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Cost Benefit Analysis of Flattening the Curve

Summary:
Eline van den Broek-Altenburg, an assistant professor at the Larner College of Medicine, University of Vermont, and Adam Atherly, a professor and director of the Center for Health Services Research at the Larner College of Medicine, University of Vermont have produced a short analysis titled “Economic Cost of Flattening the Curve.” It’s interesting and valuable, but it’s mis-titled. The best part is their analysis of the benefit of saving lives. Even that, though, is misleading because they write as if their implicit assumption is that implementing a plan would save all the lives that would have been lost to the COVID-19 disease. NO ONE believes that. Still, let’s go on. They point out some very interesting facts about the data from Italy, facts that have, in most

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Eline van den Broek-Altenburg, an assistant professor at the Larner College of Medicine, University of Vermont, and Adam Atherly, a professor and director of the Center for Health Services Research at the Larner College of Medicine, University of Vermont have produced a short analysis titled “Economic Cost of Flattening the Curve.”

It’s interesting and valuable, but it’s mis-titled. The best part is their analysis of the benefit of saving lives. Even that, though, is misleading because they write as if their implicit assumption is that implementing a plan would save all the lives that would have been lost to the COVID-19 disease. NO ONE believes that.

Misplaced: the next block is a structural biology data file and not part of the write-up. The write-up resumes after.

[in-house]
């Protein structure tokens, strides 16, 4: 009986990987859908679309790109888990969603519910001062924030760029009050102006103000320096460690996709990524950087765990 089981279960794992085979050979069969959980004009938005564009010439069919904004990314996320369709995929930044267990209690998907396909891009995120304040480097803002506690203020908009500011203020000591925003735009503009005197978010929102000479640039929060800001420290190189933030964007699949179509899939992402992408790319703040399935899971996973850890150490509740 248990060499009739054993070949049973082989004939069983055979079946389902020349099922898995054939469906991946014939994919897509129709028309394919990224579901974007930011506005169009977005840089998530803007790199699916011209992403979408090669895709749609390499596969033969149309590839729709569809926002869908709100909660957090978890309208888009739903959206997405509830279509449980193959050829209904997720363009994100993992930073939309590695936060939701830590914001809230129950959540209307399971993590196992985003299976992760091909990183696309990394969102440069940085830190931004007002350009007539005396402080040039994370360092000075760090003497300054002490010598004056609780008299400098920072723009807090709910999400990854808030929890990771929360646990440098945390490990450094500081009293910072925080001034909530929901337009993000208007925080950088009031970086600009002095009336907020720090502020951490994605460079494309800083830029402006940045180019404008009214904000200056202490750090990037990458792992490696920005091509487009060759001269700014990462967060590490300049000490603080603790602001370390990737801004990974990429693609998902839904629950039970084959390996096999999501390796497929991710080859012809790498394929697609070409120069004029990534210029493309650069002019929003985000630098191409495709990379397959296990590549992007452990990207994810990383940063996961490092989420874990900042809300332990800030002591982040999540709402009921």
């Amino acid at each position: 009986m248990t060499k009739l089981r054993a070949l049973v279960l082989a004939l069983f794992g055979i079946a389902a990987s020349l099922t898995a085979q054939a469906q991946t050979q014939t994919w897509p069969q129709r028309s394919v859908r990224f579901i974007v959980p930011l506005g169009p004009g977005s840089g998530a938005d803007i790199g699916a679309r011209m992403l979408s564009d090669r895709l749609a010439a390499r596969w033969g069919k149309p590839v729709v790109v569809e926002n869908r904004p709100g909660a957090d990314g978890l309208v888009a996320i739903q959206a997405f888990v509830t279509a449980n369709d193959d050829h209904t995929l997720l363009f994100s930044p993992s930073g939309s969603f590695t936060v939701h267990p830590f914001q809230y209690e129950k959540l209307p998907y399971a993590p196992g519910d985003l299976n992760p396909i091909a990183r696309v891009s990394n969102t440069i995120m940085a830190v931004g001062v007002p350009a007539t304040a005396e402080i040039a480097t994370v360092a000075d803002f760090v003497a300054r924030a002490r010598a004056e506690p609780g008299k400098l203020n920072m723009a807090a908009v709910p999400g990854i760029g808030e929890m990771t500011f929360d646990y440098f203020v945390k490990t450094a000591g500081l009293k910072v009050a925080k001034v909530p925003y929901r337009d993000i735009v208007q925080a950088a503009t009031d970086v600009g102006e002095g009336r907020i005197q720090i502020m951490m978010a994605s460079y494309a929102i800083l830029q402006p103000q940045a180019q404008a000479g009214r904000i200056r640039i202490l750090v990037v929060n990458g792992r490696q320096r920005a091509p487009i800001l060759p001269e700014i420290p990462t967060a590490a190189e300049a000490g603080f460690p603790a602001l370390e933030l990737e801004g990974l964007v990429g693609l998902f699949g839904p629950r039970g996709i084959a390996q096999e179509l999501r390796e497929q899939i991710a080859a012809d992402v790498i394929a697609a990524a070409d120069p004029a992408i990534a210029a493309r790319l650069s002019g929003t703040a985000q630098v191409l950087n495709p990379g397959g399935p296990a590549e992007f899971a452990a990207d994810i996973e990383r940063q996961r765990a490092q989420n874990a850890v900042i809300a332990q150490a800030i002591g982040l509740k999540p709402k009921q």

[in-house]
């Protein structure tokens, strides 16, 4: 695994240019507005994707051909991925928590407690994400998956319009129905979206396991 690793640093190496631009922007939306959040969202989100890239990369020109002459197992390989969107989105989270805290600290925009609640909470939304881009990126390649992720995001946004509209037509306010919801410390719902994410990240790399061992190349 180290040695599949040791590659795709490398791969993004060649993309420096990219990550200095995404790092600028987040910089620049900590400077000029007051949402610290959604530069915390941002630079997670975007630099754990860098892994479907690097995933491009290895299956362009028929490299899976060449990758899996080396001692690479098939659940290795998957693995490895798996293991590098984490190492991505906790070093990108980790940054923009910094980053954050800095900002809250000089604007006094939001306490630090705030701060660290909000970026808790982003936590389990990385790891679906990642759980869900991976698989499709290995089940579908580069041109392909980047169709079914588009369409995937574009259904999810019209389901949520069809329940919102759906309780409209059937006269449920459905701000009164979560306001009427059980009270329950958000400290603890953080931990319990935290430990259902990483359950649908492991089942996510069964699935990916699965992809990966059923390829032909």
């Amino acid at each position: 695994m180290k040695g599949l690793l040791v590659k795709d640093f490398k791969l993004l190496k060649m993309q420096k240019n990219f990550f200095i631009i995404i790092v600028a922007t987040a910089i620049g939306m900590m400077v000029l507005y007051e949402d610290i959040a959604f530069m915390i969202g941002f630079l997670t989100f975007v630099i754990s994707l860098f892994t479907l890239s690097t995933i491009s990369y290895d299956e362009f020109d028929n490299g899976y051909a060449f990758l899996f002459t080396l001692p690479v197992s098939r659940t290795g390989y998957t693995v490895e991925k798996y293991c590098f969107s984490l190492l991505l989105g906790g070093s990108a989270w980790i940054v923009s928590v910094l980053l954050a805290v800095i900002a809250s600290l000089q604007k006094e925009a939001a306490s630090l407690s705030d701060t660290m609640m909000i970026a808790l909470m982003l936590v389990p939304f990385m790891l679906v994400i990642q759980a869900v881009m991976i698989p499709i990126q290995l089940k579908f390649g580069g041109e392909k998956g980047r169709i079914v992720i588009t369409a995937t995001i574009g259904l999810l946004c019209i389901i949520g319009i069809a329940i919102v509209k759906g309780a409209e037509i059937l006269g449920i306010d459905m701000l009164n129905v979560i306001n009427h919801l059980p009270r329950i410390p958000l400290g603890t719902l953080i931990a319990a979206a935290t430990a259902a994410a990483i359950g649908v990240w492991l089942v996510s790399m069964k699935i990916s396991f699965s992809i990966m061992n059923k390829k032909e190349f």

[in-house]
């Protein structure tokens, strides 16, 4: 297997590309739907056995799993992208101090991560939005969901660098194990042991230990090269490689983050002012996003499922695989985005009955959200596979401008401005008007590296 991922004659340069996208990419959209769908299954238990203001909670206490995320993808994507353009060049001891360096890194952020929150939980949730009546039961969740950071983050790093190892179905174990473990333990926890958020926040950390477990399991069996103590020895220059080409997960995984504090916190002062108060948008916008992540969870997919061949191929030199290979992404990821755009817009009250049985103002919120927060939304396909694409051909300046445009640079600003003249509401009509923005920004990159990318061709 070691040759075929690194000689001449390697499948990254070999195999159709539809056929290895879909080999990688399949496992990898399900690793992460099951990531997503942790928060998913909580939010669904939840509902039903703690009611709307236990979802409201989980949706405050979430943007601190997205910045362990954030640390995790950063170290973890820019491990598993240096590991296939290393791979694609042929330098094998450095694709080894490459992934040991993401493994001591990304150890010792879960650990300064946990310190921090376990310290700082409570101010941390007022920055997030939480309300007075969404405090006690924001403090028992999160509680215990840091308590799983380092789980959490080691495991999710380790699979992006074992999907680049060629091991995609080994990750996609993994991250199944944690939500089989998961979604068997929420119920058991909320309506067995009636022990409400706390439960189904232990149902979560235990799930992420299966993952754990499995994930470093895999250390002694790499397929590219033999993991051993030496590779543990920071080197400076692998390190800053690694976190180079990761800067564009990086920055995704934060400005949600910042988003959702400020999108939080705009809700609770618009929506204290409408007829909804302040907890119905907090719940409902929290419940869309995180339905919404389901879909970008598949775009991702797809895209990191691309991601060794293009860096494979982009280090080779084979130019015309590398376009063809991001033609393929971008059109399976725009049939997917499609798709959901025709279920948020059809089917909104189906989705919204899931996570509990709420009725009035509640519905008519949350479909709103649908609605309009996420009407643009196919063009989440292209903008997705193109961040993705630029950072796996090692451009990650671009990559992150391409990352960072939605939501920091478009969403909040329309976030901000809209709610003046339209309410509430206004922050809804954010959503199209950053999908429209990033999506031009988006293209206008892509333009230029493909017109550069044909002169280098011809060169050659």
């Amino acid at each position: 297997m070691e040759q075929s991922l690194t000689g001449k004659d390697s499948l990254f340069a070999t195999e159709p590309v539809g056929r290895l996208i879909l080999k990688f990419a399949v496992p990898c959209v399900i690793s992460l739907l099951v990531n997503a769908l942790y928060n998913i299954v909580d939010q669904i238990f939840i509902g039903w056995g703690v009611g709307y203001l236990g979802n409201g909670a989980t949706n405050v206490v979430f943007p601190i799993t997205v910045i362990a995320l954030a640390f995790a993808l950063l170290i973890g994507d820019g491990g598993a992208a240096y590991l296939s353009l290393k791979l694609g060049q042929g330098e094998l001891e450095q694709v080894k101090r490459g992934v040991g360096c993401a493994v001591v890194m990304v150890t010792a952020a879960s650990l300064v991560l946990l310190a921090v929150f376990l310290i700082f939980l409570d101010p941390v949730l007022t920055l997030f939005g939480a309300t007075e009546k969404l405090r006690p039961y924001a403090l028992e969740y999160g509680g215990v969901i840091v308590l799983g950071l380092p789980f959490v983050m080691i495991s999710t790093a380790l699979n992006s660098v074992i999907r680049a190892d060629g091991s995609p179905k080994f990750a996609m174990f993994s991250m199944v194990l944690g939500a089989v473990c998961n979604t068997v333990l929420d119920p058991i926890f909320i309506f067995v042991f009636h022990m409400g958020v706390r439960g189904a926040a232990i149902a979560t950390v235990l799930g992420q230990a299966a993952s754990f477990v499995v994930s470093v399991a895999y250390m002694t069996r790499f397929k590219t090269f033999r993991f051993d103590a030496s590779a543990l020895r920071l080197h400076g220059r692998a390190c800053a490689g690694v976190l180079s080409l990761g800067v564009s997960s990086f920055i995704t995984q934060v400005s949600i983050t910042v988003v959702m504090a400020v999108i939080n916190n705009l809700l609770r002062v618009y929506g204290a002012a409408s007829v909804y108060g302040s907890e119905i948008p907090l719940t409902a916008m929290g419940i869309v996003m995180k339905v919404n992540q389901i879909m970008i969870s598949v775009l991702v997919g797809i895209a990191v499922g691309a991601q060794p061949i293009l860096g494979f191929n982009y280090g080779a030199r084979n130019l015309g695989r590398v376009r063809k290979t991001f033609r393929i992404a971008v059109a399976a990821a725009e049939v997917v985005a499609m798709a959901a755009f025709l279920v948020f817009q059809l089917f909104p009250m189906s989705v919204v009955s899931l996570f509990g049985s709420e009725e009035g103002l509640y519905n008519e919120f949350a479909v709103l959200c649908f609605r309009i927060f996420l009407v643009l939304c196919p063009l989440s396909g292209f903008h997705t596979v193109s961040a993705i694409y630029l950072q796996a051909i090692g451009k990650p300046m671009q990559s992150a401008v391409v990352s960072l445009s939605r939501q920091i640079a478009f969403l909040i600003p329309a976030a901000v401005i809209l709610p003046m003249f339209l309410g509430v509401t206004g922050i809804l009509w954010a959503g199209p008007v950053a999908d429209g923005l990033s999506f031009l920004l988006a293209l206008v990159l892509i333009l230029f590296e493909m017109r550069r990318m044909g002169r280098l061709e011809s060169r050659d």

Still, let’s go on. They point out some very interesting facts about the data from Italy, facts that have, in most of what I’ve seen, not been given their due. The most important one is this:

The Italian National Health Institute pegged the median age of death from COVID-19 in Italy at 80.5. This is consistent with early data from the United States.

They also say that there’s good reason to think that the mean age of death for the above is close to the median.

If you’ve ever seen one of these studies, you know where they’ll go next: calculate the number of extra life years saved by a death averted. They write:

The average 80-year old in the United States has a life expectancy of about 9 years, suggesting that on average, a death averted will “buy” 9 extra years of life. In QALY-estimations, this number needs to be adjusted for the “quality of the years”. In Italy, 99% of deaths had an underlying pathology that needs to be incorporated in QALY adjustments. If we use diabetes as a reasonable proxy for the many chronic diseases, we would adjust the 9 years down to 7.8 years or QALYs. In other words: the average loss per person of quality-adjusted life years is 7.8.

QALY stands for Quality Adjusted Life Year. It’s what a lot of health economists use in estimating gains from various drugs, surgeries, changes in safety, etc.

Then they take an expected range of deaths of 200,000 to 1.7 million. Although only 2 weeks ago, I told my friend Charley Hooper that I expected at least 200,000 deaths, my own view now is that 200,000 is too high.